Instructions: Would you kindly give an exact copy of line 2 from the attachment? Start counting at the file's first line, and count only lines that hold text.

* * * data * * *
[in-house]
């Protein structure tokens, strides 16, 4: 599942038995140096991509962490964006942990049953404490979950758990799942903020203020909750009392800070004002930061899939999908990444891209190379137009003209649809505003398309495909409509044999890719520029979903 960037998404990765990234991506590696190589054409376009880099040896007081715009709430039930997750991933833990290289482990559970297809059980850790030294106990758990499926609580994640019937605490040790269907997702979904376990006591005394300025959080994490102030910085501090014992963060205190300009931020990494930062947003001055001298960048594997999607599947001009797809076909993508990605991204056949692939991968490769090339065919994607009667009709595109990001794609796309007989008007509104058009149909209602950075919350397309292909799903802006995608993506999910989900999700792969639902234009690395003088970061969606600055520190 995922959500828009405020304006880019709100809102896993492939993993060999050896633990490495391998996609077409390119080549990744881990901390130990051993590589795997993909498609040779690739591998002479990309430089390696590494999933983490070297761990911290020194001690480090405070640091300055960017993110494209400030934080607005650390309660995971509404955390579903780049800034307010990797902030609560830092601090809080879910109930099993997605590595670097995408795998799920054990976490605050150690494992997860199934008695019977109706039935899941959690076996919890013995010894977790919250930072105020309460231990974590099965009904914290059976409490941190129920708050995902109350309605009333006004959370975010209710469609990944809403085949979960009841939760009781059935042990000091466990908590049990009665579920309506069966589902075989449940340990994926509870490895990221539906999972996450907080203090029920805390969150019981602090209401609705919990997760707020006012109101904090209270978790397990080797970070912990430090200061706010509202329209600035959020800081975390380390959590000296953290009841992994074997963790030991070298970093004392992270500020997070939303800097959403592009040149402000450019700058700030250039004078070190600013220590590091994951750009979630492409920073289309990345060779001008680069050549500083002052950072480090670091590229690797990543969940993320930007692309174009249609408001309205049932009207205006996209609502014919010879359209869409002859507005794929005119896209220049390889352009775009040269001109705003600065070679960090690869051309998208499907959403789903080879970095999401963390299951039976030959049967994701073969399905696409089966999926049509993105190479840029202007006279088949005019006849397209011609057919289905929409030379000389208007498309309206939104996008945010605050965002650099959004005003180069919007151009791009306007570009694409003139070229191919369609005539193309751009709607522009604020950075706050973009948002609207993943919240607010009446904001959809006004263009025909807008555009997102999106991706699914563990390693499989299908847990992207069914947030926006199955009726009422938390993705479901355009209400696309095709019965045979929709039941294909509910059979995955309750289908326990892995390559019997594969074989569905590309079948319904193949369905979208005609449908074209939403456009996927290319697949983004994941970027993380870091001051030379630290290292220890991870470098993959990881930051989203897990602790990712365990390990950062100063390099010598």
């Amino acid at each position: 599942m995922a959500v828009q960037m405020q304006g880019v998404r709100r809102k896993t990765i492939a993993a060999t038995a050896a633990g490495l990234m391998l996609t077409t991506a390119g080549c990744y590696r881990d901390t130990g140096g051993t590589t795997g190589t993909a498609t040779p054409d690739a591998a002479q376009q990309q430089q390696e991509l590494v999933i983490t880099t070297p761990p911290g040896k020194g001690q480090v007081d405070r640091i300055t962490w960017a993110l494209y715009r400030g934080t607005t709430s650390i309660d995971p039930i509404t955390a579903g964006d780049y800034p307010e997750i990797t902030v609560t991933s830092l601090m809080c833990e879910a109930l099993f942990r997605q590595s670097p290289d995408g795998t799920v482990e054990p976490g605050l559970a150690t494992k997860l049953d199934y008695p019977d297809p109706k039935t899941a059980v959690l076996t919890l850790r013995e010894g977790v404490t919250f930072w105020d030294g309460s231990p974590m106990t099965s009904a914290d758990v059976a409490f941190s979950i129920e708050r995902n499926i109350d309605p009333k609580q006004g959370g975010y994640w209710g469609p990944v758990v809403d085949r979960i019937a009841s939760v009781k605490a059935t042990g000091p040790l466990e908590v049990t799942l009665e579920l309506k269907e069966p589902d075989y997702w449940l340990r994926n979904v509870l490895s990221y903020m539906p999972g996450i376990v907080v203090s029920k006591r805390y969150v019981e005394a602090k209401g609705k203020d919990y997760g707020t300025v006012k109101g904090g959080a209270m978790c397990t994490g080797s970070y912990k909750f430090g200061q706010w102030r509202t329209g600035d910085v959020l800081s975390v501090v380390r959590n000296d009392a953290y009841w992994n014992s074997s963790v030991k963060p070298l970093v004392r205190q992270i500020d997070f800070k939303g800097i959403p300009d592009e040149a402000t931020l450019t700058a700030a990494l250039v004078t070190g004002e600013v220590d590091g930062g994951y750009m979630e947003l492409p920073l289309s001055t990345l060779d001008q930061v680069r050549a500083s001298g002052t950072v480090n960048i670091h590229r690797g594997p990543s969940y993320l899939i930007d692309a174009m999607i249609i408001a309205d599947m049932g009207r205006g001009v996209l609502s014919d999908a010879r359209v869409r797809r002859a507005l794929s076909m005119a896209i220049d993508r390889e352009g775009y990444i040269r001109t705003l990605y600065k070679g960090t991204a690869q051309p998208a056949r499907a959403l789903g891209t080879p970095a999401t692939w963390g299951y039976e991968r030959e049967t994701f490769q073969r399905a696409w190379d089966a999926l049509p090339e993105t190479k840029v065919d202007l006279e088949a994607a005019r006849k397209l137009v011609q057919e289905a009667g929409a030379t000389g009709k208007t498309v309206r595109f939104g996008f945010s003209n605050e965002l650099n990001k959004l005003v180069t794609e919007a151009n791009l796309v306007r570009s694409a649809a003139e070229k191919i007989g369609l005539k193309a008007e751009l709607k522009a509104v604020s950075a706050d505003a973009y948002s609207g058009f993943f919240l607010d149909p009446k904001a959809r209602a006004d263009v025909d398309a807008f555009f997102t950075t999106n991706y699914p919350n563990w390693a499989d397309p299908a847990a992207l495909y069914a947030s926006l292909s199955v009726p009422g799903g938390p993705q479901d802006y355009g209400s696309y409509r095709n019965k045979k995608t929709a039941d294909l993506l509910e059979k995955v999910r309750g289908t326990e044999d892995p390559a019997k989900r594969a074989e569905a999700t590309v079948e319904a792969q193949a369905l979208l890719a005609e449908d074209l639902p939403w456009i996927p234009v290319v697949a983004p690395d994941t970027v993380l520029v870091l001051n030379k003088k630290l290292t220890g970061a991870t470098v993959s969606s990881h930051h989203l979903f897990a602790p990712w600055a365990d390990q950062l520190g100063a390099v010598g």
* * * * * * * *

């Protein structure tokens, strides 16, 4: 599942038995140096991509962490964006942990049953404490979950758990799942903020203020909750009392800070004002930061899939999908990444891209190379137009003209649809505003398309495909409509044999890719520029979903 960037998404990765990234991506590696190589054409376009880099040896007081715009709430039930997750991933833990290289482990559970297809059980850790030294106990758990499926609580994640019937605490040790269907997702979904376990006591005394300025959080994490102030910085501090014992963060205190300009931020990494930062947003001055001298960048594997999607599947001009797809076909993508990605991204056949692939991968490769090339065919994607009667009709595109990001794609796309007989008007509104058009149909209602950075919350397309292909799903802006995608993506999910989900999700792969639902234009690395003088970061969606600055520190 995922959500828009405020304006880019709100809102896993492939993993060999050896633990490495391998996609077409390119080549990744881990901390130990051993590589795997993909498609040779690739591998002479990309430089390696590494999933983490070297761990911290020194001690480090405070640091300055960017993110494209400030934080607005650390309660995971509404955390579903780049800034307010990797902030609560830092601090809080879910109930099993997605590595670097995408795998799920054990976490605050150690494992997860199934008695019977109706039935899941959690076996919890013995010894977790919250930072105020309460231990974590099965009904914290059976409490941190129920708050995902109350309605009333006004959370975010209710469609990944809403085949979960009841939760009781059935042990000091466990908590049990009665579920309506069966589902075989449940340990994926509870490895990221539906999972996450907080203090029920805390969150019981602090209401609705919990997760707020006012109101904090209270978790397990080797970070912990430090200061706010509202329209600035959020800081975390380390959590000296953290009841992994074997963790030991070298970093004392992270500020997070939303800097959403592009040149402000450019700058700030250039004078070190600013220590590091994951750009979630492409920073289309990345060779001008680069050549500083002052950072480090670091590229690797990543969940993320930007692309174009249609408001309205049932009207205006996209609502014919010879359209869409002859507005794929005119896209220049390889352009775009040269001109705003600065070679960090690869051309998208499907959403789903080879970095999401963390299951039976030959049967994701073969399905696409089966999926049509993105190479840029202007006279088949005019006849397209011609057919289905929409030379000389208007498309309206939104996008945010605050965002650099959004005003180069919007151009791009306007570009694409003139070229191919369609005539193309751009709607522009604020950075706050973009948002609207993943919240607010009446904001959809006004263009025909807008555009997102999106991706699914563990390693499989299908847990992207069914947030926006199955009726009422938390993705479901355009209400696309095709019965045979929709039941294909509910059979995955309750289908326990892995390559019997594969074989569905590309079948319904193949369905979208005609449908074209939403456009996927290319697949983004994941970027993380870091001051030379630290290292220890991870470098993959990881930051989203897990602790990712365990390990950062100063390099010598």